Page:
Glenn Greenwald, the American journalist who aided in publishing reports that allege Canada spied on Brazil's Energy and Mines Ministry, testified in front of a Senate committee in that country on Wednesday.
The columnist with the Guardian newspaper was asked by the congressional committee about what role Canada played in obtaining information.
"They wanted to know specifically what information Canada collected about the ministry, what the objective of the spying was specifically, what exactly the methods that were used to collect this information and evade the system," Greenwald told the CBC's Susan Ormiston after testifying.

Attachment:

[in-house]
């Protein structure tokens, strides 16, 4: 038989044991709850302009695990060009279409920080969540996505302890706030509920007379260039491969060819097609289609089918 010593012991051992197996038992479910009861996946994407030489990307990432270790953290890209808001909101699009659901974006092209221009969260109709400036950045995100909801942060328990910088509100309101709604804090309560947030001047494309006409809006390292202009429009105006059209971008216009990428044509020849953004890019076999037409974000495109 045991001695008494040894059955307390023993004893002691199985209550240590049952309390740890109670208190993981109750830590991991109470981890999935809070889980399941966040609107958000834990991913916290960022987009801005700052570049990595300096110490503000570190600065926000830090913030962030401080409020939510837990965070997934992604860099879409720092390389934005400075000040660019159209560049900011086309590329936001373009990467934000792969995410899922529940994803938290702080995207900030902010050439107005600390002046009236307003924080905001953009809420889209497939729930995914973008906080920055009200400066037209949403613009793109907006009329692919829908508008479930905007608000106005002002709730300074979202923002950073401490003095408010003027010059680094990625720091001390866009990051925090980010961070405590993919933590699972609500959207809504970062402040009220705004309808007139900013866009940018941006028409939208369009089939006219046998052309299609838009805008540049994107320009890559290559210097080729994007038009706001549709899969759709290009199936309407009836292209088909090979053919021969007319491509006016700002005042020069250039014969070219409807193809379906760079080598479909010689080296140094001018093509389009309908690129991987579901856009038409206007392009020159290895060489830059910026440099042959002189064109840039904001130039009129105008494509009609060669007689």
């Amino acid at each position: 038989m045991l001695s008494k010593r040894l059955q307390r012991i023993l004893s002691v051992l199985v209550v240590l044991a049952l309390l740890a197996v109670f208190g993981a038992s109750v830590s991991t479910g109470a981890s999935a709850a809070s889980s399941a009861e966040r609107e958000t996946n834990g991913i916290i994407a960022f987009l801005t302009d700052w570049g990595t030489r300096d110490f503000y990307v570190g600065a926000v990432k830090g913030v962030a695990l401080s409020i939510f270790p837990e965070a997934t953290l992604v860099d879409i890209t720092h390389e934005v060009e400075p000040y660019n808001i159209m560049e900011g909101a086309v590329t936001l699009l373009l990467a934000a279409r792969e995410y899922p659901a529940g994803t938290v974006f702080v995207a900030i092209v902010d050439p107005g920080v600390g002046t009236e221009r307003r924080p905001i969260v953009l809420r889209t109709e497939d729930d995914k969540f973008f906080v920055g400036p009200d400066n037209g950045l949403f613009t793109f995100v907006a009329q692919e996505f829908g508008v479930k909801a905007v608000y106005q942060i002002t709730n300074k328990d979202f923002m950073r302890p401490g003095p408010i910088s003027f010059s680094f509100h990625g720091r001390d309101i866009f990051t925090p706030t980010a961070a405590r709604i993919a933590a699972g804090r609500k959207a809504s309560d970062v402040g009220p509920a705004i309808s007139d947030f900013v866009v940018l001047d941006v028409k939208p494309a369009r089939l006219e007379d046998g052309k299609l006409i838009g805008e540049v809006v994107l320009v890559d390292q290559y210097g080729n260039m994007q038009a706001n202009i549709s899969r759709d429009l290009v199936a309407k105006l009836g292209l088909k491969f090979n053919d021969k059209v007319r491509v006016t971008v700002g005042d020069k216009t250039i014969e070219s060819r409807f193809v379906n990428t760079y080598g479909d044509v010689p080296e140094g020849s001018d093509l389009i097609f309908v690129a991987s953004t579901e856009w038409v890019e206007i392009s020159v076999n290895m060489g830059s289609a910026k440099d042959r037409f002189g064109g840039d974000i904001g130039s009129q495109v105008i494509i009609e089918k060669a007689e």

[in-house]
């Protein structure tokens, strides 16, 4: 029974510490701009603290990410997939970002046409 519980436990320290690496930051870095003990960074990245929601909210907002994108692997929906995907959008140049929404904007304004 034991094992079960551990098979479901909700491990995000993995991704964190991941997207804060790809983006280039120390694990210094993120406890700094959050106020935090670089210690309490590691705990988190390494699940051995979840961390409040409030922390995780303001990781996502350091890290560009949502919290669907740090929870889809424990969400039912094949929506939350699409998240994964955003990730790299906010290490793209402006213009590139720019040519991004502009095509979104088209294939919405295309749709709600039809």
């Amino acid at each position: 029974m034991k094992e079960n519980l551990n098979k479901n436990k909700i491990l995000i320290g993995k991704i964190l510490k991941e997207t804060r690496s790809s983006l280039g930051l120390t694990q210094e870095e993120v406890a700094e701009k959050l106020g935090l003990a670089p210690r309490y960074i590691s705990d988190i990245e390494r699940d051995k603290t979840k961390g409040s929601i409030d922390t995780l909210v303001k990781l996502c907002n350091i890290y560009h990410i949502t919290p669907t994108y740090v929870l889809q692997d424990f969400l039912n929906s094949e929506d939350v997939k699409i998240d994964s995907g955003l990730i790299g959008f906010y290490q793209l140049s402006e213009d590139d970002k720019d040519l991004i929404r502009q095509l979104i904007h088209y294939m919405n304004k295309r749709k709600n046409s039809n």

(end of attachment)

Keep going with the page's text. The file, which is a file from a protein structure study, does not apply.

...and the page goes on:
- Why would Canada spy on Brazil mining and energy officials?
- Inside Canada's top-secret billion-dollar spy palace
- Brazil-Canada espionage: Which countries are we spying on?
Former U.S. National Security Agency contractor Edward Snowden is the source of Greenwald's information, and the journalist told CBC News earlier this week that he has "a lot more" to report on Canada's alleged spying.
Brazil's politicians have expressed frustration at Canada's response to the allegations, and the senator leading an investigation into the matter pressured officials to explain.
"It's Canada's turn to come to Brazil to explain exactly what it's done against our country and what kind of espionage," Senator Vanessa Graziotin said. "And if it hasn't done anything, then tell us clearly that nothing has happened."
Click above for Susan Ormiston's report from Brazil.